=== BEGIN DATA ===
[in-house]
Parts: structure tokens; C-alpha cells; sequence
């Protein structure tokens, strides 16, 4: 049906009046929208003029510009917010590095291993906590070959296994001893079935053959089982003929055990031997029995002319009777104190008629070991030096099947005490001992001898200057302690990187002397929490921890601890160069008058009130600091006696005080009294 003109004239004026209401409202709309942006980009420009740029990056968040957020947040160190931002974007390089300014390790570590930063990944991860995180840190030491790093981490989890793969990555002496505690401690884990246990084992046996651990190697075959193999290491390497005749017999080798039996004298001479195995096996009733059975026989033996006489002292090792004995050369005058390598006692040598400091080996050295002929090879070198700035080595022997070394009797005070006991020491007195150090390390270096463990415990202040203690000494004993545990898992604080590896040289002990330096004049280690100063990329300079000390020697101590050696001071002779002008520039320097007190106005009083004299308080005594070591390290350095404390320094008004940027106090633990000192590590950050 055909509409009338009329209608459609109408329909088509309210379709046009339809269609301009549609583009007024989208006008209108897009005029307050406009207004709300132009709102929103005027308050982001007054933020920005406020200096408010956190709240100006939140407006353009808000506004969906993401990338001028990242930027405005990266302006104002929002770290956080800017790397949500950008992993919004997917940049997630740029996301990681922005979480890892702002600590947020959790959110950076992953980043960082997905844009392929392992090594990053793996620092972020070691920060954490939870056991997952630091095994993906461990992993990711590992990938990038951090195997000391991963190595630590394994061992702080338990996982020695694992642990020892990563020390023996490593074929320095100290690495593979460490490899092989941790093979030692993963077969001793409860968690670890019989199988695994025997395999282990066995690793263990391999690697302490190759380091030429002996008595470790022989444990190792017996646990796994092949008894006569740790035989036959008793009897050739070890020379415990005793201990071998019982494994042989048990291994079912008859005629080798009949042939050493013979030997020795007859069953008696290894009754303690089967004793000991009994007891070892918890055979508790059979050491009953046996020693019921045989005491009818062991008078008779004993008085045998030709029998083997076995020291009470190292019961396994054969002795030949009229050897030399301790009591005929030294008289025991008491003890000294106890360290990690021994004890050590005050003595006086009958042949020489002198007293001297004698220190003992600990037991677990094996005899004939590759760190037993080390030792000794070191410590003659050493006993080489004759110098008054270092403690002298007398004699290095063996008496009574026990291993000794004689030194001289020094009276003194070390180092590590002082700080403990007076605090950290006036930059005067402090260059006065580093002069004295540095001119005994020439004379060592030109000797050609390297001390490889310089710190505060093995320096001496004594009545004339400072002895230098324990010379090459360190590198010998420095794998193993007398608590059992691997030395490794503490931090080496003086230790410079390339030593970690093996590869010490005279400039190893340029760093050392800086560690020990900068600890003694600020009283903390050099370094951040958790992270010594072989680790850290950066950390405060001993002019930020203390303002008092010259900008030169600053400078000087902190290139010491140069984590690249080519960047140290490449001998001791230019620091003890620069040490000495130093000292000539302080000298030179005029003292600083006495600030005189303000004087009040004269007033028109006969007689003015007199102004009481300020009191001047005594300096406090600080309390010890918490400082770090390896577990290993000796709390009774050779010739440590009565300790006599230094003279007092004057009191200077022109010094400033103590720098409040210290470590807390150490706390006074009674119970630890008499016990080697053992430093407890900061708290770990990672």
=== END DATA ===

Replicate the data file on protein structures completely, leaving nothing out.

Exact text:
[in-house]
Parts: structure tokens; C-alpha cells; sequence
């Protein structure tokens, strides 16, 4: 049906009046929208003029510009917010590095291993906590070959296994001893079935053959089982003929055990031997029995002319009777104190008629070991030096099947005490001992001898200057302690990187002397929490921890601890160069008058009130600091006696005080009294 003109004239004026209401409202709309942006980009420009740029990056968040957020947040160190931002974007390089300014390790570590930063990944991860995180840190030491790093981490989890793969990555002496505690401690884990246990084992046996651990190697075959193999290491390497005749017999080798039996004298001479195995096996009733059975026989033996006489002292090792004995050369005058390598006692040598400091080996050295002929090879070198700035080595022997070394009797005070006991020491007195150090390390270096463990415990202040203690000494004993545990898992604080590896040289002990330096004049280690100063990329300079000390020697101590050696001071002779002008520039320097007190106005009083004299308080005594070591390290350095404390320094008004940027106090633990000192590590950050 055909509409009338009329209608459609109408329909088509309210379709046009339809269609301009549609583009007024989208006008209108897009005029307050406009207004709300132009709102929103005027308050982001007054933020920005406020200096408010956190709240100006939140407006353009808000506004969906993401990338001028990242930027405005990266302006104002929002770290956080800017790397949500950008992993919004997917940049997630740029996301990681922005979480890892702002600590947020959790959110950076992953980043960082997905844009392929392992090594990053793996620092972020070691920060954490939870056991997952630091095994993906461990992993990711590992990938990038951090195997000391991963190595630590394994061992702080338990996982020695694992642990020892990563020390023996490593074929320095100290690495593979460490490899092989941790093979030692993963077969001793409860968690670890019989199988695994025997395999282990066995690793263990391999690697302490190759380091030429002996008595470790022989444990190792017996646990796994092949008894006569740790035989036959008793009897050739070890020379415990005793201990071998019982494994042989048990291994079912008859005629080798009949042939050493013979030997020795007859069953008696290894009754303690089967004793000991009994007891070892918890055979508790059979050491009953046996020693019921045989005491009818062991008078008779004993008085045998030709029998083997076995020291009470190292019961396994054969002795030949009229050897030399301790009591005929030294008289025991008491003890000294106890360290990690021994004890050590005050003595006086009958042949020489002198007293001297004698220190003992600990037991677990094996005899004939590759760190037993080390030792000794070191410590003659050493006993080489004759110098008054270092403690002298007398004699290095063996008496009574026990291993000794004689030194001289020094009276003194070390180092590590002082700080403990007076605090950290006036930059005067402090260059006065580093002069004295540095001119005994020439004379060592030109000797050609390297001390490889310089710190505060093995320096001496004594009545004339400072002895230098324990010379090459360190590198010998420095794998193993007398608590059992691997030395490794503490931090080496003086230790410079390339030593970690093996590869010490005279400039190893340029760093050392800086560690020990900068600890003694600020009283903390050099370094951040958790992270010594072989680790850290950066950390405060001993002019930020203390303002008092010259900008030169600053400078000087902190290139010491140069984590690249080519960047140290490449001998001791230019620091003890620069040490000495130093000292000539302080000298030179005029003292600083006495600030005189303000004087009040004269007033028109006969007689003015007199102004009481300020009191001047005594300096406090600080309390010890918490400082770090390896577990290993000796709390009774050779010739440590009565300790006599230094003279007092004057009191200077022109010094400033103590720098409040210290470590807390150490706390006074009674119970630890008499016990080697053992430093407890900061708290770990990672």